November 16, 2016
After a busy day filled with some not so ordinary events, my mind was racing from one thought to another as I tried to fall asleep. Knowing it would be a challenge and wanting to put the time to good use, I decided to think of things for which I am grateful, working my way through the alphabet. It did not take long to go all the way from “A” to “Z” with grateful thoughts about what I get to enjoy. Shortly after thanking God for the privilege of sleep (ZZZ’s), I was out for the night.
Someone asked me what to do when their mind is bombarded with thoughts about the counterfeit god, Satan. I suggested reading the Bible out loud – especially the Gospels, where the name “Jesus” comes up often. Satan and his helpers do not like to hear Jesus’ name. We also looked at a hymnbook and noted the many songs that have the name “Jesus” in them. By singing or just reading the words, filling our mind with Jesus will make a difference.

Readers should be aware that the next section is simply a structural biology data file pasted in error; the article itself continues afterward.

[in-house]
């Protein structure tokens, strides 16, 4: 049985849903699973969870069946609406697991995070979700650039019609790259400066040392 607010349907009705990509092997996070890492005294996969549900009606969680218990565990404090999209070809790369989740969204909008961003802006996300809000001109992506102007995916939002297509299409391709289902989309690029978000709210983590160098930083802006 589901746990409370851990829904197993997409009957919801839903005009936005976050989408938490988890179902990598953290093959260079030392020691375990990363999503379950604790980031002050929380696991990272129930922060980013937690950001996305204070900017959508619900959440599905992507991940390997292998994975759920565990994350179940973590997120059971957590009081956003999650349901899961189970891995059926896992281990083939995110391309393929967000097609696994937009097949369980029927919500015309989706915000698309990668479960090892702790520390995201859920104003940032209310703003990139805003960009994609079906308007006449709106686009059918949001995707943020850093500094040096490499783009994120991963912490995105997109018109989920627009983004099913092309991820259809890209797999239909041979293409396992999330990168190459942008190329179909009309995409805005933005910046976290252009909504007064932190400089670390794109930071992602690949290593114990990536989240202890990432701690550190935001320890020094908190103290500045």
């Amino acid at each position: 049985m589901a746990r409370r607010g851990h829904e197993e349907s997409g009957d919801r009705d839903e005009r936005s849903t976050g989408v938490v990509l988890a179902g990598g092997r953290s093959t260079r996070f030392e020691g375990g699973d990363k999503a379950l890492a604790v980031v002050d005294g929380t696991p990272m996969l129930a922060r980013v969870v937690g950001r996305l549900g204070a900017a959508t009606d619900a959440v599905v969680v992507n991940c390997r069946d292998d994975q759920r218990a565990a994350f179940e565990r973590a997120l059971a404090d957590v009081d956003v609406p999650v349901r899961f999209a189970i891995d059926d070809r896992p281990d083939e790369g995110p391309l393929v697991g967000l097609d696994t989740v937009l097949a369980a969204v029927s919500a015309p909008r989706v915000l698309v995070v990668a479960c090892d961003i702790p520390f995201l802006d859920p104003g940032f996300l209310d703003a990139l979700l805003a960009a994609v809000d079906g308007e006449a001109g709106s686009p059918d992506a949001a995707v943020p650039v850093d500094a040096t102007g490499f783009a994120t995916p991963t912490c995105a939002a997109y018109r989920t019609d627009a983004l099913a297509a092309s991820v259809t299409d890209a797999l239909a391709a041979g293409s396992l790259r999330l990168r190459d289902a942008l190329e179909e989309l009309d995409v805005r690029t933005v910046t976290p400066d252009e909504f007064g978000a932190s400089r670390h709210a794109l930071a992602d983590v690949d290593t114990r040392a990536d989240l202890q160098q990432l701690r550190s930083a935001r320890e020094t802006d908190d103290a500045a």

Much of the time, we cannot control all of the sights and sounds that enter our mind. But we can learn to filter out the thoughts that want to stay. Dwelling on a certain idea is like giving attention to a tender plant in the garden. If we feed and water it, the growth process will make it become a permanent fixture. And the longer it remains, the more difficult it is to remove.
The positive side of this is that good thoughts have the same potential. When we encourage wholesome thoughts to grow, there is less room for the bad ones. We have the ability to choose which thoughts will become permanent residents in our mind and those that we will quickly remove. Control of our meditation process is a personal choice. We can filter out what should not be allowed to stay.
The Apostle Paul gave us great help when, in Philippians 4:8-9, he outlined a list of the kind of thoughts we should invite to dwell in our mind. We will not have as great a battle with evil thoughts when we ponder those that are pure, honorable and worthy of praise. Think grateful thoughts and the negative ones will lose their power.
Pastor Bill Ehmann